It has been announced by many banks that they are not keen on extending the moratorium after 30th September. If you think it’s unfair, well if they extend, it’s also unfair to many thousands or hundreds of thousand of people. You see, banks have shareholders who will have to accept even lower profits if the moratorium is extended any further. They had already accepted that first 6 months moratorium from April 2020 to end September 2020.
The banks also have many employees who would also start to worry if the banks’ profits kept dropping and yet have to keep paying salaries. Who will help them if the banks decided to let them go? The ones who got the moratorium? I guess if someone owes us money and they kept asking for extension, even we would not like it that much, right? So, what happens if the one really needs the extra extension?
Article in themalaysianreserve.com Association of Islamic Banking and Financial Institutions Malaysia (AIBIM) ED Ratna Sha’erah Kamaludin said member lenders are looking at ways to help borrowers who need help with repayments if the moratorium ends in September. She said“For now, not all customers need or want relief. So, moving to a case by case basis helps banks to support more specifically. This is in the best interest of the economy as it has the better short-term and long-term outcome for both customers and banks.”
Meanwhile Finance Minister Tengku Datuk Seri Zafrul Tengku Abdul Aziz said that the government has not decided on the loan moratorium. He says that the next steps would be to have continued discussions with local banks to provide more targeted aid. He said, “For example, this may mean extending the loan period to reduce the instalment amount or to change terms and conditions.” Please do refer to the full article here: Article in themalaysianreserve.com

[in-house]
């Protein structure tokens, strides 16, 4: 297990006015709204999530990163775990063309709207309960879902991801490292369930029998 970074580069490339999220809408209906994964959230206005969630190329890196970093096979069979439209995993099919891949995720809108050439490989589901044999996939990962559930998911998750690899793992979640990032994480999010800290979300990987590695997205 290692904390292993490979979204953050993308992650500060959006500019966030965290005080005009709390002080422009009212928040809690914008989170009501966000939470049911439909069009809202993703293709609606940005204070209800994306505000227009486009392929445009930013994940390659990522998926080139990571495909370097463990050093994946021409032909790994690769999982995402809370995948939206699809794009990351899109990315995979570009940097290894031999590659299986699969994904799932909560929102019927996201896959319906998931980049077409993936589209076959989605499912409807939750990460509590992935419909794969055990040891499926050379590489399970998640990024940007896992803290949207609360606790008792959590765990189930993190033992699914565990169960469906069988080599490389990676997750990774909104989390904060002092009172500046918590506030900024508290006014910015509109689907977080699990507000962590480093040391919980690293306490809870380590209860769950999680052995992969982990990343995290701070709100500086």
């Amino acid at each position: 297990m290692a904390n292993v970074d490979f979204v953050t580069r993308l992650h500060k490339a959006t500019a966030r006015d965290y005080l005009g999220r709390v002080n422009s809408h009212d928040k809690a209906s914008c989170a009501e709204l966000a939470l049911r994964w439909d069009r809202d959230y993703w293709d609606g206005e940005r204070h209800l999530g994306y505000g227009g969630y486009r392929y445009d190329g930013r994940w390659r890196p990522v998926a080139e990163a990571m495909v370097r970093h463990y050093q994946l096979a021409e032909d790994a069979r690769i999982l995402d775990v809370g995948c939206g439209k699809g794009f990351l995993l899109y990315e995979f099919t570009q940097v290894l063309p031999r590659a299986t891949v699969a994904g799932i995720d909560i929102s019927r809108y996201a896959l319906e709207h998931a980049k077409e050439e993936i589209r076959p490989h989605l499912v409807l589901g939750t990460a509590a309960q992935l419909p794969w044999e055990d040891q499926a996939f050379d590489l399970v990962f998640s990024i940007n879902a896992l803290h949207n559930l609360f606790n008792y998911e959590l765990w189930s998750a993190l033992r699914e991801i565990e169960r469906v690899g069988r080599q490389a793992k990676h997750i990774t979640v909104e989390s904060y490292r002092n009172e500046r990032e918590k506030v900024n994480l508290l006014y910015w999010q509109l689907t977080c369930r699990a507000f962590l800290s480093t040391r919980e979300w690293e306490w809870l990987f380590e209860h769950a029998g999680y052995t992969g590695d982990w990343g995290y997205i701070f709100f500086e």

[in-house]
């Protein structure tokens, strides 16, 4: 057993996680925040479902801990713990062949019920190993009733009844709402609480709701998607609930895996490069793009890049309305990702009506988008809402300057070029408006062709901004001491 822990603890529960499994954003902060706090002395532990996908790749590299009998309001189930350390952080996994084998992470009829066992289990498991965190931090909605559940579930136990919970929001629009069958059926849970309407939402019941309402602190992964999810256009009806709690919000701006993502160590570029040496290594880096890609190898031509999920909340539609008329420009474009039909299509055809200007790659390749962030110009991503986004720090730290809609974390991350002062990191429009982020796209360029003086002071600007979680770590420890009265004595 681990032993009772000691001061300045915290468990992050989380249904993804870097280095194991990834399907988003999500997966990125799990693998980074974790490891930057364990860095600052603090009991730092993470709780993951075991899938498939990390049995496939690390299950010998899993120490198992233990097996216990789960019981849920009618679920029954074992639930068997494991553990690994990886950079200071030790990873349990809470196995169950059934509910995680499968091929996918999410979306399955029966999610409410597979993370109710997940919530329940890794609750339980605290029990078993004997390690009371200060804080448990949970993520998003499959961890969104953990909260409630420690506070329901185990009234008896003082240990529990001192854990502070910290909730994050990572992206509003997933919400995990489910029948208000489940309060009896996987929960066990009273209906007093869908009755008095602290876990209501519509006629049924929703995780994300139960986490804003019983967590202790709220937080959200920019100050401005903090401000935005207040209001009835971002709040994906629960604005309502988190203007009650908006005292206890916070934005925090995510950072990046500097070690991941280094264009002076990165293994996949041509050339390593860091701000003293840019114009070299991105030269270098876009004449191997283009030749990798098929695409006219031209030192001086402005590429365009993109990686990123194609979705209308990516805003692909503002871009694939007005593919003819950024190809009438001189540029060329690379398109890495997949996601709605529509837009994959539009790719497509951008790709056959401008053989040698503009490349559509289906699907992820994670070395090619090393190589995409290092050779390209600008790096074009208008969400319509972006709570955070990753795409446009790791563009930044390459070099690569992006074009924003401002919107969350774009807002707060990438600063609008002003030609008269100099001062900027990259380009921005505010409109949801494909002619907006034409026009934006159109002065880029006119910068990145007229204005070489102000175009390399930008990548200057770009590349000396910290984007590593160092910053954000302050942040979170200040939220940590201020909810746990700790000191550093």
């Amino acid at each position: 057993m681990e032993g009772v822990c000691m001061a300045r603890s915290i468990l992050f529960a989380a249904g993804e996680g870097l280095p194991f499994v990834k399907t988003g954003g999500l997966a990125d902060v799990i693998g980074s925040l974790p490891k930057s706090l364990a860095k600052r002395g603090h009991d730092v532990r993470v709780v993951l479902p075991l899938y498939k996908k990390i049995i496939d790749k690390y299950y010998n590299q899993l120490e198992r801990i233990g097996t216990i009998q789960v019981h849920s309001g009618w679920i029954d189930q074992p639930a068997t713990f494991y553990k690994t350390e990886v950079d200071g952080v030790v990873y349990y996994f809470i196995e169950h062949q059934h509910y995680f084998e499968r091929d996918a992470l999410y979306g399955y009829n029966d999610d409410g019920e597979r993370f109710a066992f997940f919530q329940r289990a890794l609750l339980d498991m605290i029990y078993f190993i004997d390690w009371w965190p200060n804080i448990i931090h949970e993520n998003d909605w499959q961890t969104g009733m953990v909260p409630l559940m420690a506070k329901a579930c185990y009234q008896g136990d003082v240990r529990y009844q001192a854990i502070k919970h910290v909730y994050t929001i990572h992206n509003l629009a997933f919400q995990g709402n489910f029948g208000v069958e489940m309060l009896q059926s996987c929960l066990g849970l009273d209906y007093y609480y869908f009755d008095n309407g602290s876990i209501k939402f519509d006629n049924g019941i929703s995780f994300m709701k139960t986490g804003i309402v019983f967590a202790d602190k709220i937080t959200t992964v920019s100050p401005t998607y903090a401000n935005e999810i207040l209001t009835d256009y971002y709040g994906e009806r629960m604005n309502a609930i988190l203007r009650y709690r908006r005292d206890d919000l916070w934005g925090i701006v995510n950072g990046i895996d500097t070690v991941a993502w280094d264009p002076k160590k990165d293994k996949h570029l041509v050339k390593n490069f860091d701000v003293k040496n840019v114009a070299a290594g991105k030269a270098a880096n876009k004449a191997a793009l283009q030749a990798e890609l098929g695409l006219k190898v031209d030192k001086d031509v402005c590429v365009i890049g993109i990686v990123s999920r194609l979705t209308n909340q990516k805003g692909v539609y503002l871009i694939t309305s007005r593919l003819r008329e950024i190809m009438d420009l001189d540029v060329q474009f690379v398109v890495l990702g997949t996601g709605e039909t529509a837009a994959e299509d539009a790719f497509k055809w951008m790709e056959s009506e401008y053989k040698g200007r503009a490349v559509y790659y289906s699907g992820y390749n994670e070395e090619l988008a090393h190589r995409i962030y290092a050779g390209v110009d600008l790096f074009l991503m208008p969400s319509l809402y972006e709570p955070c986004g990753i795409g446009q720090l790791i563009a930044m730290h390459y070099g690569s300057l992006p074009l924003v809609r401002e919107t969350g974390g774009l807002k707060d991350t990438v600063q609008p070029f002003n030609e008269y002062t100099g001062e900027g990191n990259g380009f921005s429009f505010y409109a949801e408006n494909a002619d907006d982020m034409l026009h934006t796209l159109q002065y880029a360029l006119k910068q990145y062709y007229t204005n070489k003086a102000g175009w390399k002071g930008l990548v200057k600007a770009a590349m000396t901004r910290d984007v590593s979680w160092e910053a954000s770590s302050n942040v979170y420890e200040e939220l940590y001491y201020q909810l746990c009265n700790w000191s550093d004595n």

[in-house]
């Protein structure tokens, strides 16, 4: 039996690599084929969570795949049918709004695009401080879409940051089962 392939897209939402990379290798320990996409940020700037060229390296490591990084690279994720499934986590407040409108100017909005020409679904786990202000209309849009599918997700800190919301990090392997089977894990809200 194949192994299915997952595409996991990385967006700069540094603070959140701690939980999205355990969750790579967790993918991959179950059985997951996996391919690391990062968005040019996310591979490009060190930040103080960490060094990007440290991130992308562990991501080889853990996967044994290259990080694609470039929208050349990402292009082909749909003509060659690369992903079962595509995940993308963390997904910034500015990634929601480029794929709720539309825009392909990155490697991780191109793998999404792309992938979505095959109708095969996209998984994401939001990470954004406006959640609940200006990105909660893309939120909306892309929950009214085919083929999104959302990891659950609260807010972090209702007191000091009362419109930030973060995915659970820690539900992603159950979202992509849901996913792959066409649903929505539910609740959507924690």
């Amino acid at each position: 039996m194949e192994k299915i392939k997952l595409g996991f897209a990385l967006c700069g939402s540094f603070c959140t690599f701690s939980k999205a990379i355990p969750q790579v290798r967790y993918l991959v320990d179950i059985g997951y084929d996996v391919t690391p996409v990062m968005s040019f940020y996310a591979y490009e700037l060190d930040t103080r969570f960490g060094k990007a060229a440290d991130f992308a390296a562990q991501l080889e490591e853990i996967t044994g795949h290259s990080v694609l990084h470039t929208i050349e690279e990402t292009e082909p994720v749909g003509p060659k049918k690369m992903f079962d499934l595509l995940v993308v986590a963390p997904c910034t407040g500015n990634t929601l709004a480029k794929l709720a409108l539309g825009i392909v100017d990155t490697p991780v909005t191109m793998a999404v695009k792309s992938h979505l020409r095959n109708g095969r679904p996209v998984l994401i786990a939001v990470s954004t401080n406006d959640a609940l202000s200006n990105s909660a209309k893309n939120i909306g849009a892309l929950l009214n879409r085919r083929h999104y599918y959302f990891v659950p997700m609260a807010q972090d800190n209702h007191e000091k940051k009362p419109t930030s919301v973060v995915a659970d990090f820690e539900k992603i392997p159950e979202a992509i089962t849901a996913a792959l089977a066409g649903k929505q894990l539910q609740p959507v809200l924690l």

Would the banks want to take back that property?
When we understand the market a little bit more, we would know that even if the banks were to take back the properties due to default, it is not certain that they could auction of that property at a price around market price or higher than market price! This is why it is not in the best interest to banks to make all defaulters a bankrupt and having to now take the property and auction it at easily 40 percent below market. When they sell at such a low price, all stakeholders lose money except the potential buyer.
If we are an owner, it’s best to be prepared to start paying when the day comes. This is not the time to spend too much and then worry later. If we are waiting for auction properties to buy which comes from all these defaulters, I think this may not the year. Probably we have slightly more next year but the number would be manageable. The banks prefer to help their current borrower so that very soon the mortgage payment could be regularised again. As for now, perhaps it’s best to go to the bank and actually ask what are the options available. Cheers.
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